3.3 Million C/River Residents Struggle Amidst Multidimensional Poverty Crisis

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As Multidimensional Poverty Plagues South South Sub-national Entities 


Cross River state struggles with a significant multidimensional poverty challenge, as data recently revealed suggests that 7 in 10 people, totaling 3.3 million individuals, are living in extreme poverty across various dimensions. The discoveries, part of the Nigeria Multidimensional Poverty Index (NMPI) for 2022, shed light on the firmly-rooted socio-economic struggles faced by a substantial portion of the state’s population NEGROIDHAVEN can report. 

While monetary poverty in Africa’s largest economy stands at 40.1%, translating to 82.9 million residents living below the poverty line, Cross River’s multidimensional poverty rate of 75.4% underscores the severity of the situation within the state. According to the findings, factors responsible for this alarming statistic include limited access to basic necessities such as housing, education, healthcare, and clean water, exacerbating the cycle of poverty for many residents and indigenes.

The study opined that the implications of such widespread deprivation extend beyond mere statistics, impacting the overall well-being and future prospects of individuals and communities in the state. Addressing multidimensional poverty requires a comprehensive approach that tackles underlying structural inequalities and empowers marginalized groups to break free from the grips of poverty.

Nevertheless, a similar study has unveiled the staggering degree of multidimensional poverty across the South South geopolitical zone of Nigeria, with Cross River emerging as one of the most severely affected areas. According to the Nigeria Multidimensional Poverty Index (NMPI) for 2022, 75.4% of Cross River’s population, comprising 3.3 million individuals, grapple with various dimensions of poverty.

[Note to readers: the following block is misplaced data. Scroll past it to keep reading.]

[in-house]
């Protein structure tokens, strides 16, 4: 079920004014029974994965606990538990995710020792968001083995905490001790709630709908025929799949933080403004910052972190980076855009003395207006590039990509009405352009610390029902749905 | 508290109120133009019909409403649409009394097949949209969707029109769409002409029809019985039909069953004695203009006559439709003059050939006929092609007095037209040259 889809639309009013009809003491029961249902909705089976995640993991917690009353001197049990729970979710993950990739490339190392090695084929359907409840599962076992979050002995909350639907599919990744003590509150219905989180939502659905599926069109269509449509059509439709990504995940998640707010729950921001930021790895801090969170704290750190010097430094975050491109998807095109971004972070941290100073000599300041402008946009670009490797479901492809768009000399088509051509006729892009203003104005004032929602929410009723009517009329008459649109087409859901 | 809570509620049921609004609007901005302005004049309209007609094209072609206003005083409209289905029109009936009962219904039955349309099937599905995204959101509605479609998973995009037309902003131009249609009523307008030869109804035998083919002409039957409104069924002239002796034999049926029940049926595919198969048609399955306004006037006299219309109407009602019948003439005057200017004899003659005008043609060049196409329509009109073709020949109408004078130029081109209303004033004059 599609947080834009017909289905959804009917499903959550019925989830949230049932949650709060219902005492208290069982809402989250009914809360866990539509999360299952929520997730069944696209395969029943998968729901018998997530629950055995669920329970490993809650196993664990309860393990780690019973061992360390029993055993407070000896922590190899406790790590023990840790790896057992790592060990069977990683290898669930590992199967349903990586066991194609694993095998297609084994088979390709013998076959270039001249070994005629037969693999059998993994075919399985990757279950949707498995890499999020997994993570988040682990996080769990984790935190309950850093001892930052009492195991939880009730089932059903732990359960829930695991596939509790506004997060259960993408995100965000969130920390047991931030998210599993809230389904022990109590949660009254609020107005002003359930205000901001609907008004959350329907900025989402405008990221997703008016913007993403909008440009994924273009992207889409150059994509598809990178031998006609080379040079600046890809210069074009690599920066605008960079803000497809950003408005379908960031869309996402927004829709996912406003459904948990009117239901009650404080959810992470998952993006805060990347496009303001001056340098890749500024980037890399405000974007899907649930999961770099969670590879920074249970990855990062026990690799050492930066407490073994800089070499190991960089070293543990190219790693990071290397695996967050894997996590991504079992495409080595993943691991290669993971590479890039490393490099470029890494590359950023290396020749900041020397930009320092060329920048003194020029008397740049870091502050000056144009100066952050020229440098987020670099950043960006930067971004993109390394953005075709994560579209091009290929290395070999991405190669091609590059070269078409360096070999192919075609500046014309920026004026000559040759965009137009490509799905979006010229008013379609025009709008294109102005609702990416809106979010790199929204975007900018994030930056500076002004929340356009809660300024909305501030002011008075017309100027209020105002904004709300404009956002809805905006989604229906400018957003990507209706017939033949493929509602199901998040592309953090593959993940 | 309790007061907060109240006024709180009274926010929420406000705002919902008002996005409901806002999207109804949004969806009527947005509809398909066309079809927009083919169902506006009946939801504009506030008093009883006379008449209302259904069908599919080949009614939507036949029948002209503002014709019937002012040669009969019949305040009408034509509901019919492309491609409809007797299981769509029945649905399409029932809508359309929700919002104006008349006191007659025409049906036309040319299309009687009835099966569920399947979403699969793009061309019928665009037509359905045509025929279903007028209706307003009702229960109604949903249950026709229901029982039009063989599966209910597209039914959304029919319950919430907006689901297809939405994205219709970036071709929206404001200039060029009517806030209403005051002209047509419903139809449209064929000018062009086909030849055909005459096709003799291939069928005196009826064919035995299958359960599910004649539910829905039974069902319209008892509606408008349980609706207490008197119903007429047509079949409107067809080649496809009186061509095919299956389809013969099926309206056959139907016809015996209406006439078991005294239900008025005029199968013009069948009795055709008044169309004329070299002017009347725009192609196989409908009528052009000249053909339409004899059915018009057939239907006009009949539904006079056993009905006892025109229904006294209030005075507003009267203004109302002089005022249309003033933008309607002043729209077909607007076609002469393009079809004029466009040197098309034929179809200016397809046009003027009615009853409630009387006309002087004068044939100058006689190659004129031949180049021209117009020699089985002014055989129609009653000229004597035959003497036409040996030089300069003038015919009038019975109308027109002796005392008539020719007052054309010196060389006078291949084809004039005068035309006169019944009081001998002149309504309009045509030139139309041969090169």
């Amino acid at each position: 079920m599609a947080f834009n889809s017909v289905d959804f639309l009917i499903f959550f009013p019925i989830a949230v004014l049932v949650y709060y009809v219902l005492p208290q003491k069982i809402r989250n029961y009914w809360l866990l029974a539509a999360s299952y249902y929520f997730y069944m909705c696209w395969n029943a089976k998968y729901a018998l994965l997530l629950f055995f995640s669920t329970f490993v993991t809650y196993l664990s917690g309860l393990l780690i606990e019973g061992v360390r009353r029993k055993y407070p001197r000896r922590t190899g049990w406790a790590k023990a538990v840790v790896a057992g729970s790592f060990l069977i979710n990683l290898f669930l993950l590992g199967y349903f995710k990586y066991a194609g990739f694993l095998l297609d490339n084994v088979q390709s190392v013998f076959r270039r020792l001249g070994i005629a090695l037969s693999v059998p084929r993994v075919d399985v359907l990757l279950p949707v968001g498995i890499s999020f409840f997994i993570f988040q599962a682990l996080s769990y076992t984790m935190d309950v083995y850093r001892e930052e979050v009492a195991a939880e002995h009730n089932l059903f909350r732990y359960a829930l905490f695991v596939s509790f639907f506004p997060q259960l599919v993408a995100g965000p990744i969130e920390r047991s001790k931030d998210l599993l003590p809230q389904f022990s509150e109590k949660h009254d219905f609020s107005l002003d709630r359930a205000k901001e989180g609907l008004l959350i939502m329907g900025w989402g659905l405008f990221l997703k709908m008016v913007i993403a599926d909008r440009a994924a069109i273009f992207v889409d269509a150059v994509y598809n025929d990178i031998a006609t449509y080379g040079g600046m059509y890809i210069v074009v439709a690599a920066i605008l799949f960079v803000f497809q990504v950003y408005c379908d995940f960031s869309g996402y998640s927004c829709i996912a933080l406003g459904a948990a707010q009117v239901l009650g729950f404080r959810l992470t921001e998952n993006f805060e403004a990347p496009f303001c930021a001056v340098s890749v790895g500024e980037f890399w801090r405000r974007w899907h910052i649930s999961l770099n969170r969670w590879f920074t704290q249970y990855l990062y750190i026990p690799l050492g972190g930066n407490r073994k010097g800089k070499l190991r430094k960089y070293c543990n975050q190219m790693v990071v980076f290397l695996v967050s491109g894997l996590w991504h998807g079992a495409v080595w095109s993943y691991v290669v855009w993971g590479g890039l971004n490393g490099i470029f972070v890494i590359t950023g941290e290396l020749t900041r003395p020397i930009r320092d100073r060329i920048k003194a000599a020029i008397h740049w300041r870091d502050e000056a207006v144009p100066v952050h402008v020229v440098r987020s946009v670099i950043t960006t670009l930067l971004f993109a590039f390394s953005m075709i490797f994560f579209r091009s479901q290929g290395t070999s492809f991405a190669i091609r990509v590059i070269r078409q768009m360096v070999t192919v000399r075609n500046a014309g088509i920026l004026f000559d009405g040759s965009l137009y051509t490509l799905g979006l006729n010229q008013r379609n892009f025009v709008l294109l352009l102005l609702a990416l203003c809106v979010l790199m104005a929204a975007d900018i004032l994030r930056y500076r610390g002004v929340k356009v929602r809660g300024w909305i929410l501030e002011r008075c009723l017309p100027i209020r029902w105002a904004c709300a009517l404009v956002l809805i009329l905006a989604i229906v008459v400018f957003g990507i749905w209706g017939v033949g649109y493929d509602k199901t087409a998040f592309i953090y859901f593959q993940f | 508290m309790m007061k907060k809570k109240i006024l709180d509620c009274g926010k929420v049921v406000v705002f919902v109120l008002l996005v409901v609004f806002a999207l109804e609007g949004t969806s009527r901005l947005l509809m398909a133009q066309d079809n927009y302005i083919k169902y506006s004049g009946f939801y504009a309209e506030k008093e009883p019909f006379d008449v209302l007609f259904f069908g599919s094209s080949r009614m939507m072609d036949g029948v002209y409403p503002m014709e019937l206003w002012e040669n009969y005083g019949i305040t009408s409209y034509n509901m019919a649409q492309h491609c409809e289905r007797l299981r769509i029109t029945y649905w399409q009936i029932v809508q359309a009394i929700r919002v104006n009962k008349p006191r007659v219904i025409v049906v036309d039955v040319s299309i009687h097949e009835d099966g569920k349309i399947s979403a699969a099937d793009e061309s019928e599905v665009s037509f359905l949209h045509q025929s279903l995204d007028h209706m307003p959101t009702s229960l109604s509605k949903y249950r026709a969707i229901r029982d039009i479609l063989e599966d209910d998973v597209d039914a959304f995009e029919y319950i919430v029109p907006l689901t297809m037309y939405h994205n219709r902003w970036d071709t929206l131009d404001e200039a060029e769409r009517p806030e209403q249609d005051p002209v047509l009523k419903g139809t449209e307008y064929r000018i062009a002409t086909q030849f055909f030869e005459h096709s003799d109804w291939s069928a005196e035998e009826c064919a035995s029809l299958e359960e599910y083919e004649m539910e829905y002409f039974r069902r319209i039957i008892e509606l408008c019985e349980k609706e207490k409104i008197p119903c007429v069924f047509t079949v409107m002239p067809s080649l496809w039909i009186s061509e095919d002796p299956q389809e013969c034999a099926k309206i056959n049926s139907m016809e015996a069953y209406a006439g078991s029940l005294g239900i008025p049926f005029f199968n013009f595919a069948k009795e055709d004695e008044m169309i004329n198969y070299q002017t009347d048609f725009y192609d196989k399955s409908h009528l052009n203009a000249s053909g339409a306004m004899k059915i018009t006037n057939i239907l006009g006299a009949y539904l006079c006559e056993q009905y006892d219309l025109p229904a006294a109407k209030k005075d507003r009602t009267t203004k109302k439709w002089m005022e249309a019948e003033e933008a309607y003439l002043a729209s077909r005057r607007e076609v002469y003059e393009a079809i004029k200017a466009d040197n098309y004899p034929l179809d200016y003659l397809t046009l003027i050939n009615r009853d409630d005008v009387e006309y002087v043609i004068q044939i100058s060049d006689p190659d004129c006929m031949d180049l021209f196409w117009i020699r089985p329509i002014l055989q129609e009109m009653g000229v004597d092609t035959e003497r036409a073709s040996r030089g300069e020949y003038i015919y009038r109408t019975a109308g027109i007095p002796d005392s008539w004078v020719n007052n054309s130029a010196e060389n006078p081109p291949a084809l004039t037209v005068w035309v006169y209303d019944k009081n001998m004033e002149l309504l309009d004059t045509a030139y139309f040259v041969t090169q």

This disclosure places Cross River alongside other states in the region facing similar challenges. In Akwa Ibom, 71.3% of residents, amounting to 5 million people, are deemed multidimensionally poor. Bayelsa follows closely, with a staggering 88.5% of its population, approximately 2.6 million individuals, struggling amidst economic hardship. Additionally, Rivers State contends with a significant poverty rate of 62.4%, affecting 4.3 million people.

Comparatively, Delta State exhibits a lower but still concerning multidimensional poverty rate, with 47.6% of its populace, equivalent to 3 million individuals, experiencing poverty across various dimensions. Edo State fares slightly better, with 35.4% of its population, totaling 1.4 million people, grappling with multidimensional poverty.